• Join over 1.2 million students every month
  • Accelerate your learning by 29%
  • Unlimited access from just £6.99 per month

great expectations

Extracts from this document...


There are many various ways in which Charles Dickens creates and builds up tension throughout the novel, 'Great Expectations', in particular Extract 1 (A meeting in the marshes) and extract 14 (A surprise meeting). In these two extracts Dickens uses many diverse techniques to achieve tension and keep the reader hooked on the novel. The descriptive writing, character's fear and a sense of mystery all contribute in creating tension within these two extracts. In extract 1 of 'Great Expectations', Dickens creates a very bewildered, dull, bare atmosphere, "...this bleak place overgrown with nettles...dark flat wilderness... intersected with dykes and mounds and gates..." This dull atmosphere builds up tension as it creates a negative mood which the reader picks up on straight away. This also portrays a depressing, miserable atmosphere. Tension is heightened as Dickens describes the surrounding as a "savage lair" which creates a barbaric, uncivilised ambience. Similarly, the description of the surroundings and weather in extract 14 also help to build up tension. Dickens uses very violent, fearful words such as "furious", "wretched" and "stripped" to help create a violent, dangerous mood. "Shipwreck and death" further emphasise a violent atmosphere. These weather conditions echo a sense of negativity within the surroundings. ...read more.


In addition, the various writing techniques incorporated by Dickens dramatically helps to build up tension throughout extracts 1 and 14. Extract 1 demonstrates Dickens' use of verbs and adjectives within a long complex sentence, separated by commas. The verbs and adjectives used, such as; "stung", "shivered", "growled" and "smothered" create a precise picture of the character and portrays what the landscape has done to him. The verbs within this sentence have a great impact on the reader as we feel a sense of empathy for we realise what there conditions have done to the convict. The use of the connective "and" throughout the long complex sentence adds flow but also makes the reader slightly out of breath, therefore reflecting the convict's terrible conditions. The convict's character uses imperative language as he speaks to Pip, commanding him to "tell", "give" and "show". This adds a frightful feel to the extract. Furthermore, Dickens shows the character's dialect, by spelling the words how the convict would say them. For example, the words "pecooliar" and "partickler" suggests the way the convict speaks. In this same paragraph, modal words such as "may" have been used to build up to the "but". After this, the word "will" is used to show threatening behaviour and language used against Pip. ...read more.


Unlike before however, Magwitch's punishment, the Death Penalty, would be inevitable. This creates tension as we, the reader, feel empathy towards the kind-hearted criminal ad do not wish anything happens to him. Overall, I believe that Dickens has used various successful techniques throughout 'Great Expectations' to create and build up tension. However, in my opinion, extract 1 was more successful then extract 14. This is because extract 1 engaged me much more, through the greater emphasis on mystery and linguistic features. Mystery is dramatically enhanced due to the convict having no identity and being repeatedly referred to as "the man" in Pip's commentary. It adds confusion and also suspense. Extract 1 is mostly made up of commentary by the older Pip and description of the scenery. This really helps to set the scene and also add tension. Pip's commentary adds tension as we, the reader, can grasp Pip's true feelings on his life as a young boy. In conclusion, I believe extract 1 is Dickens' most successful extract at creating and building up tension compared with extract 14. This is due to his use of syntax which involves the reader more, with the long sentences building up suspense and short sentences having a dramatic effect. Also, the repetitive language and verbs help to create a precise picture of the characters which dramatically adds tension. ?? ?? ?? ?? Neha Tailor 11KW ...read more.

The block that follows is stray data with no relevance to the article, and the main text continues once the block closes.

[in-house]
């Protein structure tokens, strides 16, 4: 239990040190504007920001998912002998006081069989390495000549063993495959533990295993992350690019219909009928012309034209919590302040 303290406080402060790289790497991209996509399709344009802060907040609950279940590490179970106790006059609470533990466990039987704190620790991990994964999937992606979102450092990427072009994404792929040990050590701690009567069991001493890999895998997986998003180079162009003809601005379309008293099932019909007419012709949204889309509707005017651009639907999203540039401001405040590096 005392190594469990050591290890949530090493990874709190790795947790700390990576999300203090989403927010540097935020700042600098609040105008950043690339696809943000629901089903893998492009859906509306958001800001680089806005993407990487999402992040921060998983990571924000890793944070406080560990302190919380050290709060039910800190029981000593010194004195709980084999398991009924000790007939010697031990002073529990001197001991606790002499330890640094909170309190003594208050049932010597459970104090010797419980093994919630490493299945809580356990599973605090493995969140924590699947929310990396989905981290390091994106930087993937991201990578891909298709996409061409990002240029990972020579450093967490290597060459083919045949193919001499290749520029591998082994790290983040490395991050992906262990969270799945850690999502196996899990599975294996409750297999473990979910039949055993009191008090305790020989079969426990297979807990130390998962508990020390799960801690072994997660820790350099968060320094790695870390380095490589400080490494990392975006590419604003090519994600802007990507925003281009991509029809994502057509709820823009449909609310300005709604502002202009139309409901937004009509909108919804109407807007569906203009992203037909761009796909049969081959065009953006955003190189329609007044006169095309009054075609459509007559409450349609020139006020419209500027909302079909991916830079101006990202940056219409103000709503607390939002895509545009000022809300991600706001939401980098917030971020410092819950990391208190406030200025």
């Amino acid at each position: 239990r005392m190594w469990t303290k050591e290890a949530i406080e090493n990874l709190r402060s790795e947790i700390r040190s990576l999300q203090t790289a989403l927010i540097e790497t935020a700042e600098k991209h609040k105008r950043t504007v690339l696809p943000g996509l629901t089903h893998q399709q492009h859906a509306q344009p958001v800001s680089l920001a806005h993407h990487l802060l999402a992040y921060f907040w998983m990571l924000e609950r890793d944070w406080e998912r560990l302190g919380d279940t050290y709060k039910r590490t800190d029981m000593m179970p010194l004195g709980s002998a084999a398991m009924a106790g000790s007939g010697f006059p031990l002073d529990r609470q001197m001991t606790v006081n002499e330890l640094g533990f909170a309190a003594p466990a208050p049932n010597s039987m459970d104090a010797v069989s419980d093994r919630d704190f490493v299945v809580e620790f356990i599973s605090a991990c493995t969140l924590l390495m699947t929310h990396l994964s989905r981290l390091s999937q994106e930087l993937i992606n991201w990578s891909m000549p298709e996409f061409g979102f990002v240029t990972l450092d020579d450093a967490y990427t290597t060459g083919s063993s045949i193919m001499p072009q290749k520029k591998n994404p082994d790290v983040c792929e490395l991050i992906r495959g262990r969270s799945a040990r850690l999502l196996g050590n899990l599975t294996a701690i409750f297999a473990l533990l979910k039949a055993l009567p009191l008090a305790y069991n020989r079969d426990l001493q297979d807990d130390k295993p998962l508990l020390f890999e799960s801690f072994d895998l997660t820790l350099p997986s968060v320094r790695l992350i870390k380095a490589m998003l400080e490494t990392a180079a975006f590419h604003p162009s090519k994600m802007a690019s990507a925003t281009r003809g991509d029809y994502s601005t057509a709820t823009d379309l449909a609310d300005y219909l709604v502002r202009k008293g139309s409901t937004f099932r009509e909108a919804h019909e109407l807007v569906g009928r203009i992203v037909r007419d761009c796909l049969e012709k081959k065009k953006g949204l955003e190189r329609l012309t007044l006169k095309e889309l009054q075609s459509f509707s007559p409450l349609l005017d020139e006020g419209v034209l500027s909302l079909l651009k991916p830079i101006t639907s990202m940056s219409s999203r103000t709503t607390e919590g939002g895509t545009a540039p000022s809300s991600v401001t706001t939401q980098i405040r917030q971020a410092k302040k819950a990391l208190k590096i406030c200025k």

The above preview is unformatted text

This student written piece of work is one of many that can be found in our GCSE Great Expectations section.

Found what you're looking for?

  • Start learning 29% faster today
  • 150,000+ documents available
  • Just £6.99 a month

Not the one? Search for your essay title...
  • Join over 1.2 million students every month
  • Accelerate your learning by 29%
  • Unlimited access from just £6.99 per month

See related essaysSee related essays

Related GCSE Great Expectations essays

  1. Charles Dickens's writing techniques in Great Expectations.

    I have seen your pleasant home, and your old father, and all the innocent cheerful playful ways with which you refresh your business life. '" (443) Mr. Jaggers, utterly surprised, said, "'What's all this? You with an old father, and you with pleasant and playful ways?

  2. Families within great expectations

    During the beginning of the novel Pip idolises Joe however once Pip has achieved Gentleman-hood he becomes ashamed of Joe. This shown by his apprehension when Joe comes to visit him in London. He also deceives him as to his reasons for failing to call on Joe and Biddy on his visits to Satis house.

  • Over 160,000 pieces
    of student written work
  • Annotated by
    experienced teachers
  • Ideas and feedback to
    improve your own work